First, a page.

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Utah rape victims facing long waits for counseling
This is an archived article that was published on sltrib.com in 2012, and information in the article may be outdated. It is provided only for personal research purposes and may not be reprinted.

Rape victims in Utah are often waiting weeks and months to get counseling help even as reported sexual assaults in the state continue to climb, advocates told a legislative interim committee Wednesday.

Rape is the only reported violent crime in Utah that exceeds the national average, a dubious status that may be the result of consistent reporting trends, a large under-18 population, tight-knit communities that are easy for perpetrators to exploit and a greater prevalence of "thinking errors" and wrong-headed attitudes about sexual violence, said Ron Gordon, executive director of the Utah Commission on Criminal and Juvenile Justice.

"This is not an area where Utah is doing well compared to other states," Gordon told members of the Law Enforcement and Criminal Justice Interim Committee.

In 2010, the most recent health department data available, there were 915 rapes reported in Utah, which is a rate of 64.6 per 100,000 females. The U.S. rate for 2010 was 54.2 per 100,000 females, according to the FBI's Uniform Crime Reports.

Gordon and Ned Searle, director of the state Office on Domestic and Sexual Violence, asked the committee to consider legislation that would provide more money to help victims get treatment. At present, only a small percentage of restitution owed by defendants is paid. They suggested that a portion of fines assessed when a person is convicted of a sex crime be used to help provide therapy.

"There is no normal time line for recovery and healing can not be hurried," Searle said.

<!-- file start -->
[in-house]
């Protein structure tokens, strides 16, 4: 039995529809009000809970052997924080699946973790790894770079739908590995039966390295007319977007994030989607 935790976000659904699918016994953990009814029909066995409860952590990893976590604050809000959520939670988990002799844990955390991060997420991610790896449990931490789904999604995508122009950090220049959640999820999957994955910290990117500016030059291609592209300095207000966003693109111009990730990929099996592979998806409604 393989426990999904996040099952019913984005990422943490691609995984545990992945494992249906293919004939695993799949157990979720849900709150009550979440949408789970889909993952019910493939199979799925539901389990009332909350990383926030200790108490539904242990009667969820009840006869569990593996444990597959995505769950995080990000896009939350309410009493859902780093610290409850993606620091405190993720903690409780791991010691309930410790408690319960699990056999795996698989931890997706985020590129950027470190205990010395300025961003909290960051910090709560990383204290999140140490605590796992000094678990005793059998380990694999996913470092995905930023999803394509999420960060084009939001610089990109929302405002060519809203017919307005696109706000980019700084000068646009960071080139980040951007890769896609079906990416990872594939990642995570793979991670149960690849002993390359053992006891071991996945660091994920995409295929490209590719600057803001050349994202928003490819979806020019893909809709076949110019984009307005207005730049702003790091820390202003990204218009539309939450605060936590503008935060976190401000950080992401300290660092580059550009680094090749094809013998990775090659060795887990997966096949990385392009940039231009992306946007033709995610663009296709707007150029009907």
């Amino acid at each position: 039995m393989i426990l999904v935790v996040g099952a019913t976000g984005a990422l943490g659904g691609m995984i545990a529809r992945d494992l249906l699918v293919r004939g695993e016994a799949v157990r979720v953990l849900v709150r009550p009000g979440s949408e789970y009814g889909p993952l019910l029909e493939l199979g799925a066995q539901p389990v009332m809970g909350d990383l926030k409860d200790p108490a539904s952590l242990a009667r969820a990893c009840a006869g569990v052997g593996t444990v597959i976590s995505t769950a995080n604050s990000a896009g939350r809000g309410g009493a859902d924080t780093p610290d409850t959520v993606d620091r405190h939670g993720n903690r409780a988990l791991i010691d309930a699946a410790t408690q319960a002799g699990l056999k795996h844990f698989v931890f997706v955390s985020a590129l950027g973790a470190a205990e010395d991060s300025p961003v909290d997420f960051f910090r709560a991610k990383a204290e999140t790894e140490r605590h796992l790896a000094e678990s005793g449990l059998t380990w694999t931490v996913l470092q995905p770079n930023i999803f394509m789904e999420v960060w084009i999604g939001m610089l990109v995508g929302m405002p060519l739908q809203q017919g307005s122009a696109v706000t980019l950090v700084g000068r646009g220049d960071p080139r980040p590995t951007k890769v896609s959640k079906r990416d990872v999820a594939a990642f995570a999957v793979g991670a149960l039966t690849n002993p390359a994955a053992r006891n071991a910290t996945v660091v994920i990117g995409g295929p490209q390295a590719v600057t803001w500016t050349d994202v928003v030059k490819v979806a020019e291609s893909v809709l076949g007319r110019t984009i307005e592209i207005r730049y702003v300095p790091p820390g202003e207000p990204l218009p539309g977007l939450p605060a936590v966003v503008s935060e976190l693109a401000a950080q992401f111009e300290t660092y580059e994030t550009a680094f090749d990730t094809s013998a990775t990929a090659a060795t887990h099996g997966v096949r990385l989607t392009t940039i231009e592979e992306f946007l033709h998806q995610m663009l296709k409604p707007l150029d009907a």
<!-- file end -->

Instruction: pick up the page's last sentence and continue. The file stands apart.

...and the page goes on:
Gordon told the committee there is a sizable "unmet need" among victims who want and need counseling, but are unable to get it at all or in a timely fashion — a point that resonated with Rep. Jennifer M. Seelig, D-Salt Lake. One of her constituents who was sexually assaulted had to wait three months to get into therapy.

"That's ridiculous," Seelig said. "By that time frame, I think even more damage has been done."

At the Rape Recovery Center, clients currently must wait six to eight weeks for counseling, executive director Holly Mullen told the committee.

"We're working our best to cut that down but all your support would be greatly appreciated," Mullen said.

Gordon and Searle also asked the committee to consider a bill that would provide protection for victims who are in dating relationships — whether there has been just one date or several. At present, sexual assault victims may only request a stalking injunction if there have been at least two incidents; they are eligible for a protective order only if they live together or have a child in common.

brooke@sltrib.com

Twitter: @Brooke4Trib —

Rape facts and figures

— One in three Utah women will experience some form of sexual violence in her lifetime.

— Rape is the only violent crime in Utah that exceeds the national average.

— 80 percent of reported rapes are committed by someone known to the victim.

— 64 percent of reported rapes are planned.

— In Utah, the oldest victim was a 94-year-old woman. The youngest was a 3-day-old baby boy.

— Carbon, Uintah, Salt Lake, Tooele and Weber counties have more reported rapes than the state average.

— Only one-third of victims received counseling after being sexually assaulted.

— Just one in 10 victims reported the assault to police.

— Of reported rapes, half end up being prosecuted.

Source: Utah Commission on Criminal and Juvenile Justice; Utah Department of Public Safety

At the Rape Recovery Center, clients wait six to eight weeks.
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